This, too, works like a charm!

What would an attacker do?

At this point the security of the encrypted folders looked good to my (mostly untrained) eyes. Browsing through the Go code for syncthing (mostly this file containing all the encryption bits), I did not spot anything suspicious, the documentation for filename encryption mostly matches what is actually happening, and I am able to reproduce it fully independently. This is very comforting!

That said, I started wondering what it would take to actually insert a malicious backdoor in here that would be hard to spot, even for someone doing the same exercise as I did above. One particularly nasty way would be to change the code in such a way that it would generate the same key each time – such would actually be hard to notice for end users as encryption would actually still be happening (just with a key that is not very secret), and the actual encryption key (after scrypt) is never exposed to the user (even if it were, it would be difficult to notice that the same key is generated each time unless the user has different passwords protecting different folders and knows about the fact that the key should be different for each. See also the SSH keys that were generated in Debian Linux for a while and turned out to be highly predictable!).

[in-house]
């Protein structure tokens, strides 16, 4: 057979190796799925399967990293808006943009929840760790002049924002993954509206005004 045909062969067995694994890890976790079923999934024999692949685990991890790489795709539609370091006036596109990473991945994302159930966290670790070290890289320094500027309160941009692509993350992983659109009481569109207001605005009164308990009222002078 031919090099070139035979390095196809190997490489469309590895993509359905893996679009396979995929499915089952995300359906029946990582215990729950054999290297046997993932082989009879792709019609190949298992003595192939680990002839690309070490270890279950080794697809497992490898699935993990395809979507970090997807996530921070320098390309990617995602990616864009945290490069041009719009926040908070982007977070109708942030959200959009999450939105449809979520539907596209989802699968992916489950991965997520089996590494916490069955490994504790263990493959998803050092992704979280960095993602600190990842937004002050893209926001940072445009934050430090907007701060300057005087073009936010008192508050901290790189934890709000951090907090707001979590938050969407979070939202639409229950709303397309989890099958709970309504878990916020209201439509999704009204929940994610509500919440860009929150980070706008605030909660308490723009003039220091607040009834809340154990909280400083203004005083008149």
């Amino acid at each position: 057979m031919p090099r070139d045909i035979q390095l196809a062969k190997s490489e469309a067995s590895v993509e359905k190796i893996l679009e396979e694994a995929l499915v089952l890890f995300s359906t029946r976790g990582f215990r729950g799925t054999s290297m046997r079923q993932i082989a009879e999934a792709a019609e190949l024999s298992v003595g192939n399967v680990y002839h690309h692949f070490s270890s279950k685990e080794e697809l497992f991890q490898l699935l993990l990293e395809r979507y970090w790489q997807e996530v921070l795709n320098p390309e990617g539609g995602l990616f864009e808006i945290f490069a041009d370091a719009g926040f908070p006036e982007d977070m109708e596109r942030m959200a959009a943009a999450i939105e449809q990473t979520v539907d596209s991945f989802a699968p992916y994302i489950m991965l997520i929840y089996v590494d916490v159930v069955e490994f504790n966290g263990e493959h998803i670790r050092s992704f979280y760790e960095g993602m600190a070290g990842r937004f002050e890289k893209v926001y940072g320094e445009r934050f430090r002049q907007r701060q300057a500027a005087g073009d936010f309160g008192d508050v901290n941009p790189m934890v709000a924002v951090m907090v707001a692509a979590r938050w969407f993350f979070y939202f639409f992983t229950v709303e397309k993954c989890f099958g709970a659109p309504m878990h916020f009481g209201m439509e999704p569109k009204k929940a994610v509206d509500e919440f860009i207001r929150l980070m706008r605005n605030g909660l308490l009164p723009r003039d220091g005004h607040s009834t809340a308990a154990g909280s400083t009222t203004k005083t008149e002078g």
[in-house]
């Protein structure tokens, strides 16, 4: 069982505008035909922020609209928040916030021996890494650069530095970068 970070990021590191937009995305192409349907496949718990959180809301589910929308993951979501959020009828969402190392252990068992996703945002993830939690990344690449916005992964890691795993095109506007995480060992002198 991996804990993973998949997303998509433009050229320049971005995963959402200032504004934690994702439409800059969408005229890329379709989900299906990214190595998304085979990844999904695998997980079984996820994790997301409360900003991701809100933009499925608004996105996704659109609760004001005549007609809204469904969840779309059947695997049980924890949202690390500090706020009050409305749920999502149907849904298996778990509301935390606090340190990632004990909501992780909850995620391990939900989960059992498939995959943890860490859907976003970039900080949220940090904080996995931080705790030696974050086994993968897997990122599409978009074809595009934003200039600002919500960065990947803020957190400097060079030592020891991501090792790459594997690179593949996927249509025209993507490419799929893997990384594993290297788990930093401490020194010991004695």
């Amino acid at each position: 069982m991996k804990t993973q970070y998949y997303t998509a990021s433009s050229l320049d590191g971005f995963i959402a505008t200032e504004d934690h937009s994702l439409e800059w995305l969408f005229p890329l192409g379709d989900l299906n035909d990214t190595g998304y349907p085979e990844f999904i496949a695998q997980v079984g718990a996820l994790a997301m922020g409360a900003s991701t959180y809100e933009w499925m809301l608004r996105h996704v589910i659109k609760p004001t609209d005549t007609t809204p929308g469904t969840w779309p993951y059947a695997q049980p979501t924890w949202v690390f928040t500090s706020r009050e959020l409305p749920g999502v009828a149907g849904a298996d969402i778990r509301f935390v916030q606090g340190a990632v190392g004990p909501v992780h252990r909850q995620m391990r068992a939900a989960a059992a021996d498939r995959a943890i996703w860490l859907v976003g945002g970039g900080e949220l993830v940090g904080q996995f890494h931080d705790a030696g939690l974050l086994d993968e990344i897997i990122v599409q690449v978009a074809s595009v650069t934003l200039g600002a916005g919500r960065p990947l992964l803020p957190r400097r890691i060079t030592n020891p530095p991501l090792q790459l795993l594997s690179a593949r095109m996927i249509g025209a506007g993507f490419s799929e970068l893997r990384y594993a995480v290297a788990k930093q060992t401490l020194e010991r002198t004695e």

In the syncthing codebase, the function KeyFromPassword is responsible for generating the key (it also performs some caching because as explained the scrypt operation is costly):

// KeyFromPassword uses key derivation to generate a stronger key from a
// probably weak password.
func (g *KeyGenerator) KeyFromPassword(folderID, password string) *[keySize]byte {
	cacheKey := folderKeyCacheKey{folderID, password}
	defer g.mut.Unlock()
	if key, ok := g.folderKeys.Get(cacheKey); ok {
		return key
	bs, err := scrypt.Key([]byte(password), knownBytes(folderID), 32768, 8, 1, keySize)
	if err != nil {
		panic("key derivation failure: " + err.Error())
	if len(bs) != keySize {
		panic("key derivation failure: wrong number of bytes")
	var key [keySize]byte
	copy(bs, key[:])
	g.folderKeys.Add(cacheKey, &key)
	return &key

Looks straightforward, right? Well, I inserted a backdoor in the code above as an exercise, can you spot it?

If you are not familiar with Go, this can be pretty hard to do, but the issue is in the following line: